Pope lashes Trump over US policy on immigration
The pope said he supported recent statements by US Catholic bishops who called the separation of children from their parents “contrary to our Catholic values” and “immoral”.
“It’s not easy, but populism is not the solution,” Francis said.
In a rare, wide-ranging interview, the pope said he was optimistic about talks that might lead to a historic agreement over the appointment of bishops in China, and said he might accept more resignations of bishops over a sexual abuse scandal in Chile.
Reflecting at his Vatican residence on his five years as pope, he defended his leadership of the Roman Catholic Church against criticism by conservatives inside and outside the Church who say his interpretation of its teachings is too liberal. He also said he wanted to appoint more women to top positions in the Vatican administration.
One of his most pointed messages concerned US President Donald Trump’s zero-tolerance immigration policy, in which US authorities plan to criminally prosecute all immigrants caught crossing the Mexican border illegally, keeping the adults in jail, while their children are sent to government shelters.
The policy has caused an outcry in the US and has been condemned abroad, as videos emerged of youngsters held in concrete-floored enclosures and an audio clip of wailing children went viral.
US Catholic bishops have joined other religious leaders in condemning the policy.
“I am on the side of the bishops’ conference,” the pope said. “Let it be clear that in these things, I respect (the position of) the conference.”
Francis’s comments add to the pressure on Trump over immigration policy. The pope heads a church which has 1.3 billion members worldwide and is the largest Christian denomination in the US.
The president has strongly defended his administration’s actions and cast blame for the family separations on Democrats.
“Democrats are the problem,” Trump said on Twitter on Tuesday. “They don’t care about crime and want illegal immigrants.”
The US crackdown chimes with a new political mood sweeping Western Europe over the large numbers of migrants and asylum-seekers, mostly escaping conflict and poverty in the Middle East and Africa.
The pope said populists were “creating psychosis” on the issue of immigration, even as ageing societies like Europe faced “a great demographic winter” and needed more immigrants. Without immigration, Europe would “become empty”.
Since assuming the papacy in 2013, Francis has promoted a liberal interpretation of Catholic teachings at a time when politics in many parts of the West have shifted towards economic nationalism.
He has faced internal opposition from conservative clergy who oppose his liberal interpretations, especially his approach to sexuality and showing mercy towards divorced Catholics. But the pope said he prayed for conservatives who sometimes said “nasty things” about him.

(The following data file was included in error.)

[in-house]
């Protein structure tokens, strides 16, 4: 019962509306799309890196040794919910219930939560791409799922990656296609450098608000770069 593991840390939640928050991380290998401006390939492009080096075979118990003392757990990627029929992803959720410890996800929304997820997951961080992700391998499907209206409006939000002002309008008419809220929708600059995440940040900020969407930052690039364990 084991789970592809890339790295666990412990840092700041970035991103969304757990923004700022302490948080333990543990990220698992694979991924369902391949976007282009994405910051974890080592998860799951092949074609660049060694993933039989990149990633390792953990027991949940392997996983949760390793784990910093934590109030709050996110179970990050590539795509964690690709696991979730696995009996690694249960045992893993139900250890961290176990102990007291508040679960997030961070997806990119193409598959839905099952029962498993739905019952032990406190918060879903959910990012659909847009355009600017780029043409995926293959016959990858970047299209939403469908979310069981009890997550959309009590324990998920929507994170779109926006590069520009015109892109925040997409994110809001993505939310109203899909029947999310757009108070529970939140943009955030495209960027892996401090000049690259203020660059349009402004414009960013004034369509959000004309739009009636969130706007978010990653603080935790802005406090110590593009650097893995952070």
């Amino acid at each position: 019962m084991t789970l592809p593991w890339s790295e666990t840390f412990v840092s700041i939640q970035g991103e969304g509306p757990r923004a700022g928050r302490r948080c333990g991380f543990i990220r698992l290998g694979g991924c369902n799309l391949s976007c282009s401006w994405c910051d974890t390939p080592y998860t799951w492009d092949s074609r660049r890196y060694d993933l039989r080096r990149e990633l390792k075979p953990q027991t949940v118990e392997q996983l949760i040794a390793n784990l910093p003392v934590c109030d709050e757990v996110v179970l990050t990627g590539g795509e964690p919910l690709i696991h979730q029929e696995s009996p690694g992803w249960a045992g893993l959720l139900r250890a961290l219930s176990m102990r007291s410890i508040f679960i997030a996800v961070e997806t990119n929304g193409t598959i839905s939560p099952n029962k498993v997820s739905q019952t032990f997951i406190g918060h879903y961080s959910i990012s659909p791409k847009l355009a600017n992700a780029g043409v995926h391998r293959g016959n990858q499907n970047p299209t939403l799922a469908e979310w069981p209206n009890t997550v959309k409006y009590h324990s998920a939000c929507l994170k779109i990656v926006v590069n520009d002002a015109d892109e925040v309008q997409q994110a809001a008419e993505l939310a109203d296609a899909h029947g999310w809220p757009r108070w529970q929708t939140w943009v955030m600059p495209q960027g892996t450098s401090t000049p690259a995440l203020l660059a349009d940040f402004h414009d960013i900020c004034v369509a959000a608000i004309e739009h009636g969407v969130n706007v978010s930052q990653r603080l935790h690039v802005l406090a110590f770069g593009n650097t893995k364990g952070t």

Defending his leadership, the 81-year-old Argentine pontiff said the future of the Catholic Church was “on the street”.
He said he wanted to appoint more women to head Vatican departments because they were better at resolving conflicts, though this should not lead to what he called “masculinism in a skirt”.
The pope said his health was good apart from leg pain related to a back condition. He reiterated comments first made shortly after his election that he may some day resign for reasons of health, as his predecessor Pope Benedict in 2013, but said: “Right now, I am not even thinking about it.”
He spoke at length about immigration, a controversial issue in Europe. The populist Italian government has refused port access to non-government ships rescuing asylum-seekers trying to cross to Italy from Africa in flimsy boats.
One ship was forced to disembark more than 600 migrants in Spain at the weekend.
Italy’s Interior Minister Matteo Salvini, who is also leader of the far-right-wing League party, has criticised the pope, once saying the pontiff should take in migrants in the Vatican if he was so concerned about them.
“I believe you cannot reject people who arrive. You have to receive them, help them, look after them, accompany them and then see where to put them, but throughout all of Europe,” Francis said.
“Some governments are working on it and people have to be settled in the best possible way, but creating psychosis is not the cure,” he added.
“Populism does not resolve things. What resolves things is acceptance, study, prudence.”
Francis said he was saddened by Trump’s decision last year to implement new restrictions on American travel and trade with Cuba. The move rolled back his predecessor president Barack Obama’s opening to the island nation. That deal, which the Vatican helped broker, “was a good step forward”, the pope said.
He added that Trump’s decision to pull out of the Paris agreement to curb climate change caused him “a bit of pain because the future of humanity is at stake”. - Reuters